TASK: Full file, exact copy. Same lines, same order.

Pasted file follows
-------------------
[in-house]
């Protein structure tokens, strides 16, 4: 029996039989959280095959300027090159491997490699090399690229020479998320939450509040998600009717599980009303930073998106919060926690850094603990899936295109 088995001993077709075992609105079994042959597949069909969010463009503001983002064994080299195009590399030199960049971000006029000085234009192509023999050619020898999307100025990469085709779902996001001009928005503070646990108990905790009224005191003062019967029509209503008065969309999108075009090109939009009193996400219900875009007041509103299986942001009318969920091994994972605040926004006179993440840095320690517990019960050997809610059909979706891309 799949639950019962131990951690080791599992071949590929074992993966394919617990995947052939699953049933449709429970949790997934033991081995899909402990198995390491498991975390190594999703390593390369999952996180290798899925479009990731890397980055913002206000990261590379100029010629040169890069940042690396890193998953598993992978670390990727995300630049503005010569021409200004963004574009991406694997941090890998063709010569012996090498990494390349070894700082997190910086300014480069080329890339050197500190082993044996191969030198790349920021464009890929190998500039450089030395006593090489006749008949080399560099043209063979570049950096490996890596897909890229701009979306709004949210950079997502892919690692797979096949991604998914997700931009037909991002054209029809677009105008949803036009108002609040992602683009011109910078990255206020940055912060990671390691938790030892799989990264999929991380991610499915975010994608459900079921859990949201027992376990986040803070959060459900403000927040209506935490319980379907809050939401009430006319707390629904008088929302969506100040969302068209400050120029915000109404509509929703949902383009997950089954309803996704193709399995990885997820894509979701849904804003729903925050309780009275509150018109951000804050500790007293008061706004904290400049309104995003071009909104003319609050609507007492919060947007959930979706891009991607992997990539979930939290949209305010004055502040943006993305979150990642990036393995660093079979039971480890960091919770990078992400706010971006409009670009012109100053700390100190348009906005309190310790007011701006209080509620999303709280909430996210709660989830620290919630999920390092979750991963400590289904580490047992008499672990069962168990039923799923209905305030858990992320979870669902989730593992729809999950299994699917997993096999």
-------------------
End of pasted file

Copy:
[in-house]
């Protein structure tokens, strides 16, 4: 029996039989959280095959300027090159491997490699090399690229020479998320939450509040998600009717599980009303930073998106919060926690850094603990899936295109 088995001993077709075992609105079994042959597949069909969010463009503001983002064994080299195009590399030199960049971000006029000085234009192509023999050619020898999307100025990469085709779902996001001009928005503070646990108990905790009224005191003062019967029509209503008065969309999108075009090109939009009193996400219900875009007041509103299986942001009318969920091994994972605040926004006179993440840095320690517990019960050997809610059909979706891309 799949639950019962131990951690080791599992071949590929074992993966394919617990995947052939699953049933449709429970949790997934033991081995899909402990198995390491498991975390190594999703390593390369999952996180290798899925479009990731890397980055913002206000990261590379100029010629040169890069940042690396890193998953598993992978670390990727995300630049503005010569021409200004963004574009991406694997941090890998063709010569012996090498990494390349070894700082997190910086300014480069080329890339050197500190082993044996191969030198790349920021464009890929190998500039450089030395006593090489006749008949080399560099043209063979570049950096490996890596897909890229701009979306709004949210950079997502892919690692797979096949991604998914997700931009037909991002054209029809677009105008949803036009108002609040992602683009011109910078990255206020940055912060990671390691938790030892799989990264999929991380991610499915975010994608459900079921859990949201027992376990986040803070959060459900403000927040209506935490319980379907809050939401009430006319707390629904008088929302969506100040969302068209400050120029915000109404509509929703949902383009997950089954309803996704193709399995990885997820894509979701849904804003729903925050309780009275509150018109951000804050500790007293008061706004904290400049309104995003071009909104003319609050609507007492919060947007959930979706891009991607992997990539979930939290949209305010004055502040943006993305979150990642990036393995660093079979039971480890960091919770990078992400706010971006409009670009012109100053700390100190348009906005309190310790007011701006209080509620999303709280909430996210709660989830620290919630999920390092979750991963400590289904580490047992008499672990069962168990039923799923209905305030858990992320979870669902989730593992729809999950299994699917997993096999």